Throughout Olivia Rodrigo’s Glastonbury debut, she repeatedly comes back to what quickly becomes a funny trope. “I wrote this song in my living room,” she tells us twice; another song, she wrote in her bedroom. The Drivers License singer seems at pains to stress the intimate, homespun craft of her songs – but it’s in the raucously communal moments that her set really comes alive, particularly as the cameras catch small girls roaring along on their parents’ shoulders among the absolutely gigantic crowd at the Other stage.
Having watched videos of her live before, I worried that it might be a bit stagey – her Disney past sometimes makes her songs about teenage angst feel a little like a performance, a touch polished. But from the opening salvo of Brutal, played with a pile-driver of a riff, and Jealousy, Jealousy, the sheen comes off to thrilling effect. Rodrigo sings with a knowing melodrama about her teenage heartbreak, and her evident delight at being here really yanks her into the moment. It’s rare, too, that a pop-leaning act actually benefits from having a proper live band – all women, incidentally, who look straight out of Disney central casting for a film about some plucky young punks – and they lean into Rodrigo’s resonance with the current pop-punk revival, at least at first.
To her credit, she gets her breakthrough hit out of the way just three songs in, sitting at her glittery piano for a rendition of the mega ballad Drivers License. Her performance stings with bitterness for the cad who broke her heart, and she really loses herself in the middle eight. As she plays the final piano notes, the crowd yell an impromptu final run through the chorus, and she looks truly overjoyed.
The vibes stay high as she covers Avril Lavigne’s Complicated: that shruggy opening guitar note strikes a chord of nostalgia in the heart of every millennial present, until you realise that Rodrigo was born 11 months after Complicated originally came out, and the fear of mortality (already quite strong after two nights on the farm) strikes hard. In terms of her youth, at least, her late-afternoon set harks back to Billie Eilish’s Glastonbury debut on this stage in 2019, when – quite crushingly! – Eilish expressed her sadness that she would never be able to experience the festival as a punter. So it’s lovely to hear that Rodrigo was here yesterday, walking around and watching different acts. (I’d love to know what her disguise was.)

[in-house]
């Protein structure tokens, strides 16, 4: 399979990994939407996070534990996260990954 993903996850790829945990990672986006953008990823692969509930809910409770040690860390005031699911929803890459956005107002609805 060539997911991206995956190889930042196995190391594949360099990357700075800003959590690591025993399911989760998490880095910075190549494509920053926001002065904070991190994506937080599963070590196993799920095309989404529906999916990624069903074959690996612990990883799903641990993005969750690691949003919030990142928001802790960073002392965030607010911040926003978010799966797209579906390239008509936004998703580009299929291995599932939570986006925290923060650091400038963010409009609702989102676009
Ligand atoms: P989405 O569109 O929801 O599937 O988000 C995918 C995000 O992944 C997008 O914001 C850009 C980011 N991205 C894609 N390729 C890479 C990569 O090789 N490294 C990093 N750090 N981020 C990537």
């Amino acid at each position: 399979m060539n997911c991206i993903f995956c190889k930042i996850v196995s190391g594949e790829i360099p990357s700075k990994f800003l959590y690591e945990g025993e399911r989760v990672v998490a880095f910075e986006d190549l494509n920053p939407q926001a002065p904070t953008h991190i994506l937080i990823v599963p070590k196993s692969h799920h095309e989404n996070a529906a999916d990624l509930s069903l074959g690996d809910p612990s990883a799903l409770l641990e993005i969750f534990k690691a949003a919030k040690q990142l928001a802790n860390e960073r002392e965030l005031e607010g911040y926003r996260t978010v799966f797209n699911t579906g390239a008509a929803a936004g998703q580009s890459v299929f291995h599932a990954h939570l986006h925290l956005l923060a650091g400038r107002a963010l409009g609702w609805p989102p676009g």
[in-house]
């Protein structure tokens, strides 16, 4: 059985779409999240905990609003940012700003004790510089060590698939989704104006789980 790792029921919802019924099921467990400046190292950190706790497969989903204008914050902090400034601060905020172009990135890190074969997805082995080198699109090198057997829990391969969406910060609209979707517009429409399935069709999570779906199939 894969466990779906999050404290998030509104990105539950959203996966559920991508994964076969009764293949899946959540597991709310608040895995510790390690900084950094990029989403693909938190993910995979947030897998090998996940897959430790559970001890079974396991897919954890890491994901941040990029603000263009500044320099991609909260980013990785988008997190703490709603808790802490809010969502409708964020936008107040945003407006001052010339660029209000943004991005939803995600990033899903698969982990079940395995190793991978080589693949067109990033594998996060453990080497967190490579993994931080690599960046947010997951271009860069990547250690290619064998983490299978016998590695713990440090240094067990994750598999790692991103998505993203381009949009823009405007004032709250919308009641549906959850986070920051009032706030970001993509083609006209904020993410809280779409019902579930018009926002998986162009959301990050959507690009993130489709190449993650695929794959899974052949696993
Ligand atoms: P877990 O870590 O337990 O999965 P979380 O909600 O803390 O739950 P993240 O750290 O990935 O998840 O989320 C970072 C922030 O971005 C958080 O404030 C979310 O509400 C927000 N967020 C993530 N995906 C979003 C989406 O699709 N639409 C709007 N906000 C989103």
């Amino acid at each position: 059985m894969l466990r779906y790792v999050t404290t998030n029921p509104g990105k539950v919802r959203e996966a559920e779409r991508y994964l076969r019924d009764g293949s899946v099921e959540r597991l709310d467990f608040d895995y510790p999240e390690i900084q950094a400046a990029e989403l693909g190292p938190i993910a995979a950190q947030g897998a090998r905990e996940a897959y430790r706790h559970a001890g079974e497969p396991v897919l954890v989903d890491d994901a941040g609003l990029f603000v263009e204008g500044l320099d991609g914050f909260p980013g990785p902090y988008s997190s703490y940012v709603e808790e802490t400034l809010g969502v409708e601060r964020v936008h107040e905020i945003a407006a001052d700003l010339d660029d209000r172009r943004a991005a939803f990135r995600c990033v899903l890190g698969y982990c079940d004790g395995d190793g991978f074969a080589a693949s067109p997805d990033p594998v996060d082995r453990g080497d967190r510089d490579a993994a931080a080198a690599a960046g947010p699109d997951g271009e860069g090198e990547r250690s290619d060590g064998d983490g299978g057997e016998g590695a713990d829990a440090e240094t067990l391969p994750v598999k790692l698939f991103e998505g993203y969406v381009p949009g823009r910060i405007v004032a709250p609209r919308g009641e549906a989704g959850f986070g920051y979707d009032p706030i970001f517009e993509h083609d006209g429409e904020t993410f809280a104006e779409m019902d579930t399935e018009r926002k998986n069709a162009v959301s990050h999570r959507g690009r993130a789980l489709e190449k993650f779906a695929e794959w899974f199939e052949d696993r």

After that, though, her set gets a little boggy for a while, dwelling on the mildly overwrought songs from her debut album, Sour. Hope Ur OK is sappy, and overladen with “indie voice” (that slightly pinched, cloying tone that seemed to start with Bombay Bicycle Club then spread like a plague). Happier goes for full-crowd sway-along energy and doesn’t quite get there; I’m not sure that most people here want to hear All I Want, which she wrote for the High School Musical TV show she stars in.
It all gets a bit depressingly Dawson’s Creek – until she brings on a special guest, Lily Allen. First of all, it’s delightful to know that a 19-year-old US songwriter even knows who Allen is. But it gets better. “I’m devastated and terrified,” Rodrigo says. “So many women and so many girls are going to die because of this. I wanted to dedicate this next song to the five members of the supreme court who have showed us that at the end of the day, they truly don’t give a shit about freedom. The song is for the justices: Samuel Alito, Clarence Thomas, Neil Gorsuch, Amy Coney Barrett, Brett Kavanaugh. We hate you! We hate you.”
And then, gloriously, they play Allen’s seethingly sardonic 2009 hit Fuck You. It’s messy in the best possible way, their harmonies not totally in time, and overflowing with feeling. It’s hard to know which one of them looks more delighted, Allen dancing around flipping the bird, and Rodrigo utterly beside herself, wagging her finger, as Allen sings “no one wants your opinion”. I loved Eilish’s headline set yesterday, but arguably it missed a distinctively special Glastonbury moment: Rodrigo’s rendition of Fuck You is precisely the sort of fantastically well judged choice – sweary, lairy, ever so slightly niche – that really gets a crowd of Brits on side.
It’s funny then to hear her introduce Deja Vu with a well-rehearsed bit of stage patter. “I just wanted to ask you guys a question,” Rodrigo says. “Does anyone here ever get deja vu?!” She sings it with a certain knowing, although it still underlines the dissonance between her more spontaneous and rehearsed moments. The latter, you suspect, is a perfectly understandable side effect of being a really young performer who blew up in the pandemic and doesn’t have a massive amount of live experience yet. But you hope that this type of experience – the thousands present screaming “what the fuck! is up! with that!” during closer Good 4 U – helps her leave the safe harbour of familiarity and (in the words of Avril Lavigne) really let go.